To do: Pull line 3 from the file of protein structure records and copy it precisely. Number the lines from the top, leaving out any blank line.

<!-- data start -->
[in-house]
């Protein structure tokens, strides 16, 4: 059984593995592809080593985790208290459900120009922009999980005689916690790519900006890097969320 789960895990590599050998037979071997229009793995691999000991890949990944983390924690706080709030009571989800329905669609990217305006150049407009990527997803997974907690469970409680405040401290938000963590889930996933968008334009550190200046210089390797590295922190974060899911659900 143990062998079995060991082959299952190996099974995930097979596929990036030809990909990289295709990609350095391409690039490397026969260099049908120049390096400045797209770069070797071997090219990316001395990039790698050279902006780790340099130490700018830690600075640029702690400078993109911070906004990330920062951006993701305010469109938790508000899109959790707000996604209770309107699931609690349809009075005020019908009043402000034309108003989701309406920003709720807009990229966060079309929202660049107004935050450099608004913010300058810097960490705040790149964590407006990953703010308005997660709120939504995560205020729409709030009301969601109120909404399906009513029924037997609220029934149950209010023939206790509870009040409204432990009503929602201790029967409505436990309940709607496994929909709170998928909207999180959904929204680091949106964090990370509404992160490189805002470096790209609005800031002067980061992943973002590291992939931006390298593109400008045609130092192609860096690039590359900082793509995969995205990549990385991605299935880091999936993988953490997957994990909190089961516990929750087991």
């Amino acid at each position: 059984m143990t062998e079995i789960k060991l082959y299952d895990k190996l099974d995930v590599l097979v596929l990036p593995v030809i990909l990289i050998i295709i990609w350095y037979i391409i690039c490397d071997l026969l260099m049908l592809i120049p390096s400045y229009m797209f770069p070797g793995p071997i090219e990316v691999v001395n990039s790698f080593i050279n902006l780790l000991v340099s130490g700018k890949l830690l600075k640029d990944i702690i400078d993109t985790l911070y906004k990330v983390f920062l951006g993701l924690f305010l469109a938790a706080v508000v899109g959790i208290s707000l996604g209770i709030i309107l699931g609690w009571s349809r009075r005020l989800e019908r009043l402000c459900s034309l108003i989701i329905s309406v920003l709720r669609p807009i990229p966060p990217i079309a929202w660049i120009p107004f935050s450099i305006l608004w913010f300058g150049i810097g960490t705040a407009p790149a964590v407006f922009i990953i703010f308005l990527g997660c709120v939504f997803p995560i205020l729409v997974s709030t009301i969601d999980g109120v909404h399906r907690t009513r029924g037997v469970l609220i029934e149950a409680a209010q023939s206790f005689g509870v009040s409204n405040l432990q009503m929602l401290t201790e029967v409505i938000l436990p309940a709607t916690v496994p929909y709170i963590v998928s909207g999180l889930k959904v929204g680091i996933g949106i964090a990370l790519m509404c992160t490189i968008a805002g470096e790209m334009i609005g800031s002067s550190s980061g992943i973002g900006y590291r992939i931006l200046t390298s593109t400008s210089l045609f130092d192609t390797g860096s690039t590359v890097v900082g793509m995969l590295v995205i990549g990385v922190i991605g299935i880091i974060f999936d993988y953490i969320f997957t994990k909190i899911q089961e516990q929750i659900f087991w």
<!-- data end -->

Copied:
């Amino acid at each position: 059984m143990t062998e079995i789960k060991l082959y299952d895990k190996l099974d995930v590599l097979v596929l990036p593995v030809i990909l990289i050998i295709i990609w350095y037979i391409i690039c490397d071997l026969l260099m049908l592809i120049p390096s400045y229009m797209f770069p070797g793995p071997i090219e990316v691999v001395n990039s790698f080593i050279n902006l780790l000991v340099s130490g700018k890949l830690l600075k640029d990944i702690i400078d993109t985790l911070y906004k990330v983390f920062l951006g993701l924690f305010l469109a938790a706080v508000v899109g959790i208290s707000l996604g209770i709030i309107l699931g609690w009571s349809r009075r005020l989800e019908r009043l402000c459900s034309l108003i989701i329905s309406v920003l709720r669609p807009i990229p966060p990217i079309a929202w660049i120009p107004f935050s450099i305006l608004w913010f300058g150049i810097g960490t705040a407009p790149a964590v407006f922009i990953i703010f308005l990527g997660c709120v939504f997803p995560i205020l729409v997974s709030t009301i969601d999980g109120v909404h399906r907690t009513r029924g037997v469970l609220i029934e149950a409680a209010q023939s206790f005689g509870v009040s409204n405040l432990q009503m929602l401290t201790e029967v409505i938000l436990p309940a709607t916690v496994p929909y709170i963590v998928s909207g999180l889930k959904v929204g680091i996933g949106i964090a990370l790519m509404c992160t490189i968008a805002g470096e790209m334009i609005g800031s002067s550190s980061g992943i973002g900006y590291r992939i931006l200046t390298s593109t400008s210089l045609f130092d192609t390797g860096s690039t590359v890097v900082g793509m995969l590295v995205i990549g990385v922190i991605g299935i880091i974060f999936d993988y953490i969320f997957t994990k909190i899911q089961e516990q929750i659900f087991w």